A growing appetite for “bushmeat” in Nigeria is seeing hundreds of thousands of animals – many of them endangered – slaughtered to feed the demand for “exotic” meat.

Primates, bushbuck, turtles and critically endangered pangolins are just some of the species strung up at markets, often alive, and then brutally killed when they are purchased for the pot. We work with Greenfingers Wildlife Conservation Initiative (GWCI) in Lekki which ventures into these places of horror to confiscate terrified, injured animals.

Traumatized, injured and often orphaned, most – like critically endangered pangolins – need extensive long-term care. Through your support in September, we were able to help our partner support 30 rescued animals for three months, giving them a second chance at life. Thank you for caring for animals in some of the worst places in the world for wildlife.

Read the original article.

Credit: GWCI

Nigeria, Lagos  

Rescued wildlife loses their home as our partner sanctuary floods

Later in September, flash floods in Lagos destroyed parts of the Greenfingers Wildlife Conservation Initiative (GWCI) sanctuary, and pangolins and other rescued wild animals lost the only safe shelter they had ever known. Pangolins are especially susceptible to stress, and we knew we had to help rebuild right away.

We reached out to you, and thanks to your generous response, we have been able to help fund the rebuilding of damaged structures and replace lost food, fresh water and medicine. We are deeply grateful for your support.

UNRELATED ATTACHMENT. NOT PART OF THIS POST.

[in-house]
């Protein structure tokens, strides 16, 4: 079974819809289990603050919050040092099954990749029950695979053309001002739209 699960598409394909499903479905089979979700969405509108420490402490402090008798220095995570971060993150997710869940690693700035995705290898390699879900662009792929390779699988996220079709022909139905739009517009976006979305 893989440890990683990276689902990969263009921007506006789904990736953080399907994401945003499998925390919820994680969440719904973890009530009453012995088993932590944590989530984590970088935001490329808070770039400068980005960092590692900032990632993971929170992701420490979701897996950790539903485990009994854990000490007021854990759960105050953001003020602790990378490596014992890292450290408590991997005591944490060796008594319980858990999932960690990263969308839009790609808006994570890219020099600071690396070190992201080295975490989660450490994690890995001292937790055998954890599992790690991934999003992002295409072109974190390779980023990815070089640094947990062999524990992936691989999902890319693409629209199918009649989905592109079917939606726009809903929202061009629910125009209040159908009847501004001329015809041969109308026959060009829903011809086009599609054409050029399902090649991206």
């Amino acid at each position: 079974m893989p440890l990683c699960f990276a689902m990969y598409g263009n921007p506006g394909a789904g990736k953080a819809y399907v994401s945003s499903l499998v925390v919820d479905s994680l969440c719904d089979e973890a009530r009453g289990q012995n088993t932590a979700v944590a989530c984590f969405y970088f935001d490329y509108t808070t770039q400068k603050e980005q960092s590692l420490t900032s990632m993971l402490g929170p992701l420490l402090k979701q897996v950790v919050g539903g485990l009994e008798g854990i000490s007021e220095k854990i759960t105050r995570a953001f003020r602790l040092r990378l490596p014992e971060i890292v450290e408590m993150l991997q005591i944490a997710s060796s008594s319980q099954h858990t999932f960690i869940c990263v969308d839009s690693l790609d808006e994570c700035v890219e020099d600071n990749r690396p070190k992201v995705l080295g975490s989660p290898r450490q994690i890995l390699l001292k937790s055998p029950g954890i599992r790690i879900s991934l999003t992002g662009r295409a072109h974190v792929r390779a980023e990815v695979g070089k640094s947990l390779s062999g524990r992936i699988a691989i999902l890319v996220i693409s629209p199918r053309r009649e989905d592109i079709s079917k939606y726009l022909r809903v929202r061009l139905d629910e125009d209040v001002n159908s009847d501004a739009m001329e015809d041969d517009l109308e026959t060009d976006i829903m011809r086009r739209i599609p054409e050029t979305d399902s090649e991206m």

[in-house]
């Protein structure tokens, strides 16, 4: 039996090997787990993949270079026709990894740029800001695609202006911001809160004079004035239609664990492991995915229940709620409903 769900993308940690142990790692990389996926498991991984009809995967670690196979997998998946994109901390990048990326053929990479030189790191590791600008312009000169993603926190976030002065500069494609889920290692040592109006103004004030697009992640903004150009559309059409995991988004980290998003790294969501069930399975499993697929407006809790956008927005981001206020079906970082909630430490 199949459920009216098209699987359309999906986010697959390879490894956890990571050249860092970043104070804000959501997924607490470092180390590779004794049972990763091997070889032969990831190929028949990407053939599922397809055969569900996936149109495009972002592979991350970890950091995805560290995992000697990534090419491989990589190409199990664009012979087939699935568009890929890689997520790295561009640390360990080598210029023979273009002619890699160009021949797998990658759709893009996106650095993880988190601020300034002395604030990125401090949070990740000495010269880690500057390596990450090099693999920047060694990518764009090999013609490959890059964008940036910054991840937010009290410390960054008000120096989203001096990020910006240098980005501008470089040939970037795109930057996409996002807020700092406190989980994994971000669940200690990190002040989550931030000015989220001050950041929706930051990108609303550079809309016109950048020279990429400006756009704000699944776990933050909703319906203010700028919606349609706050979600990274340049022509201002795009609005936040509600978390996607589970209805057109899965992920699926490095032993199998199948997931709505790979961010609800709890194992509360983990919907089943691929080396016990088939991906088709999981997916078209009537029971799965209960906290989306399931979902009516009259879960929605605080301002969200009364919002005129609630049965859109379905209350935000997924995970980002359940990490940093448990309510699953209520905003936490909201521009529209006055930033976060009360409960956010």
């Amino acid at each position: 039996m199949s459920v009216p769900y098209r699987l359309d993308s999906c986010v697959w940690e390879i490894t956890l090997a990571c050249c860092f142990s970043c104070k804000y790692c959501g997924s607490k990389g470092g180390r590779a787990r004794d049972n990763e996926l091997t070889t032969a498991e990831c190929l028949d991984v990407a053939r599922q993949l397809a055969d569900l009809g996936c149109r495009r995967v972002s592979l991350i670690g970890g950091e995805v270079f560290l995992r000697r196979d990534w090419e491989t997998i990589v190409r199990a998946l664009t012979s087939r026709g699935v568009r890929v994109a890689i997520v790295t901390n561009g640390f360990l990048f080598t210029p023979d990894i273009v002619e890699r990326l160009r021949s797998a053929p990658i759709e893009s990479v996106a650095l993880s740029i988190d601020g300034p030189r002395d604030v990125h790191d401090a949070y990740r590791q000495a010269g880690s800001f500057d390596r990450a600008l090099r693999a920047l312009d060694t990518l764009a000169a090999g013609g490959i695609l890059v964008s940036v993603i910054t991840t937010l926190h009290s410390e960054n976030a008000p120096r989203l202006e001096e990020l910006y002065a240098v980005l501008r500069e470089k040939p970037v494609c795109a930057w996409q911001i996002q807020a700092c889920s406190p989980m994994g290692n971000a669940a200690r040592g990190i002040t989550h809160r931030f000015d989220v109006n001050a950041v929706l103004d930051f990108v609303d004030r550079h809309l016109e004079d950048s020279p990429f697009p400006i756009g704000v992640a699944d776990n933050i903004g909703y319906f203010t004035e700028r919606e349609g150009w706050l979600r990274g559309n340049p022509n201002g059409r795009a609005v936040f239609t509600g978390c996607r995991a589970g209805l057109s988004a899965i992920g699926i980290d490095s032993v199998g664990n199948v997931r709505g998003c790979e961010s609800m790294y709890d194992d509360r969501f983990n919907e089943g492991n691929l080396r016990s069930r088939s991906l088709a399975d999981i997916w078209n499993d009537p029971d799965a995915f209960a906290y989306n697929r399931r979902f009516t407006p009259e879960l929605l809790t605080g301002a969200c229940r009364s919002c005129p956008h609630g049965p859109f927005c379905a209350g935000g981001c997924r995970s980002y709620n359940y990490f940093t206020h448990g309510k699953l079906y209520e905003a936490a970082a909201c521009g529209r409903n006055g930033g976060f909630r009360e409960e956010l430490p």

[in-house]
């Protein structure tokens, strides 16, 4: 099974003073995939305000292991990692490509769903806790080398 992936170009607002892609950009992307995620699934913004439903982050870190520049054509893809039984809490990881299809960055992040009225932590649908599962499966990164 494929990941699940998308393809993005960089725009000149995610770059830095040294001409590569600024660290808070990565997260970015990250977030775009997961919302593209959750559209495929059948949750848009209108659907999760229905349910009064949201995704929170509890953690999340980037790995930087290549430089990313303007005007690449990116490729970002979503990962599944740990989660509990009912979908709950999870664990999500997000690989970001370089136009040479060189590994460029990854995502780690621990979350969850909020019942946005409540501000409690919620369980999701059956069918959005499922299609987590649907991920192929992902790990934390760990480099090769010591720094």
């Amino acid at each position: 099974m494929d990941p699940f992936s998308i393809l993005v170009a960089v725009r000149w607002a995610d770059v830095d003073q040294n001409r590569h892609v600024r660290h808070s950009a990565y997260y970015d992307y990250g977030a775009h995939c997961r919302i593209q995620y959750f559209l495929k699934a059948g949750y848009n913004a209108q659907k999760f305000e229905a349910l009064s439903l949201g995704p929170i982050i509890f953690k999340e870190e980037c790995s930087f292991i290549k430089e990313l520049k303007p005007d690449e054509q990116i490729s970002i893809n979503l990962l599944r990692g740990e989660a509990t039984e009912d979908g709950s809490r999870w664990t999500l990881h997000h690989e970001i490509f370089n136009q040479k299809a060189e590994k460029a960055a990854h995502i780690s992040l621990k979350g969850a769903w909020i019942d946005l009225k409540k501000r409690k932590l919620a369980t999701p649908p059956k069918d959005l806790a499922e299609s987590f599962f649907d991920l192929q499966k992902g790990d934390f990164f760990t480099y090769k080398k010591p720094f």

Read the original article.

Credit: GWCI

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WATCH: wonderful news! Remember Electra the pangolin, who was severely injured by an electrified farm fence in South Africa? She has recovered superbly – and has been released!

Credit: Umoya Khulula

WATCH: your support is helping us restore forests in Kenya! To do it, we are using clever little seedballs – see exactly what a seedball is and how it works its magic to restore flattened forests.

Credit: ASI/Byron Seale

From the News Desk

At ASI, we strive to stay abreast of the latest wildlife conservation news so we can keep you informed on the most critical issues surrounding animals today.

Gabon takes down international ivory trafficking network. Read more.

 

 

 

 

 

UK government orders removal of animal cruelty content from social media. Read more.

 

 

 

 

 

‘Alarming’ scale of marine sand dredging laid bare by new data platform. Read more.

 

 

 

 

 

‘Catastrophic’ loss: huge colonies of emperor penguins saw no chicks survive last year as sea ice disappears. Read more.

 

 

 

 

It is true that the state of our planet seems bleak, but that is why it is more important than ever to support dedicated, direct efforts to preserve wild animals and their habitats. Thank you for helping us continue our work for our world’s fragile fauna and flora in September.

Saving animals and the planet,

Caught in a snare, ‘Najam’ the lioness suffered horribly for FOUR DAYS. We can save wild animals from snares. <u><strong>Please, will you help us</u>?</strong>

Campaign Director
Animal Survival International

Banner credit: Dejan Radic

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Please note: Animal Survival International (ASI) is involved in many projects to protect animals. Contributions to ASI support all of our worthy programs and give us the flexibility to respond to emerging needs. Thank you for your support and consideration.

NOTICE TO US RESIDENTSOur official name in the US is Animal Survival International USA. We are an IRS-designated charitable organization (tax ID: 88-3049506). Donations are tax deductible to the full extent provided by law. Should you select to donate by mail please be certain to make out your check to Animal Survival International USA.